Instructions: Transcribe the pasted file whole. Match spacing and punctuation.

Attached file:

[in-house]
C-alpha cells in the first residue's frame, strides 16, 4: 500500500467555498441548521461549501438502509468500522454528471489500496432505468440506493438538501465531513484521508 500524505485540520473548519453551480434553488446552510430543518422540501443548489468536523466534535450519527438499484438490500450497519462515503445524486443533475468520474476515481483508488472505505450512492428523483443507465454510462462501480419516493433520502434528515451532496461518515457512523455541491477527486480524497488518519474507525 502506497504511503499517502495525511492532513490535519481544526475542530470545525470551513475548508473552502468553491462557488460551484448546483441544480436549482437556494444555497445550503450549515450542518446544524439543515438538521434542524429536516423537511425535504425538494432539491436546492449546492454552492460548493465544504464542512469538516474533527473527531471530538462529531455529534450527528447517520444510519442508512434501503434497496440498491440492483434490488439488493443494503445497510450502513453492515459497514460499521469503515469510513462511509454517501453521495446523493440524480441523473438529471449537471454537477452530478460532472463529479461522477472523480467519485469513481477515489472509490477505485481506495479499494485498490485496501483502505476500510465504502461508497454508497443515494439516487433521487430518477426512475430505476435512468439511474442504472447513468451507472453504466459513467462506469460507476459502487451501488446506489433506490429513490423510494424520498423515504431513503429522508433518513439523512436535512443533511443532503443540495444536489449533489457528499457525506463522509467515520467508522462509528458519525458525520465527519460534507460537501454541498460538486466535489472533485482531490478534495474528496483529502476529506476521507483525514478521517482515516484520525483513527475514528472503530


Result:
[in-house]
C-alpha cells in the first residue's frame, strides 16, 4: 500500500467555498441548521461549501438502509468500522454528471489500496432505468440506493438538501465531513484521508 500524505485540520473548519453551480434553488446552510430543518422540501443548489468536523466534535450519527438499484438490500450497519462515503445524486443533475468520474476515481483508488472505505450512492428523483443507465454510462462501480419516493433520502434528515451532496461518515457512523455541491477527486480524497488518519474507525 502506497504511503499517502495525511492532513490535519481544526475542530470545525470551513475548508473552502468553491462557488460551484448546483441544480436549482437556494444555497445550503450549515450542518446544524439543515438538521434542524429536516423537511425535504425538494432539491436546492449546492454552492460548493465544504464542512469538516474533527473527531471530538462529531455529534450527528447517520444510519442508512434501503434497496440498491440492483434490488439488493443494503445497510450502513453492515459497514460499521469503515469510513462511509454517501453521495446523493440524480441523473438529471449537471454537477452530478460532472463529479461522477472523480467519485469513481477515489472509490477505485481506495479499494485498490485496501483502505476500510465504502461508497454508497443515494439516487433521487430518477426512475430505476435512468439511474442504472447513468451507472453504466459513467462506469460507476459502487451501488446506489433506490429513490423510494424520498423515504431513503429522508433518513439523512436535512443533511443532503443540495444536489449533489457528499457525506463522509467515520467508522462509528458519525458525520465527519460534507460537501454541498460538486466535489472533485482531490478534495474528496483529502476529506476521507483525514478521517482515516484520525483513527475514528472503530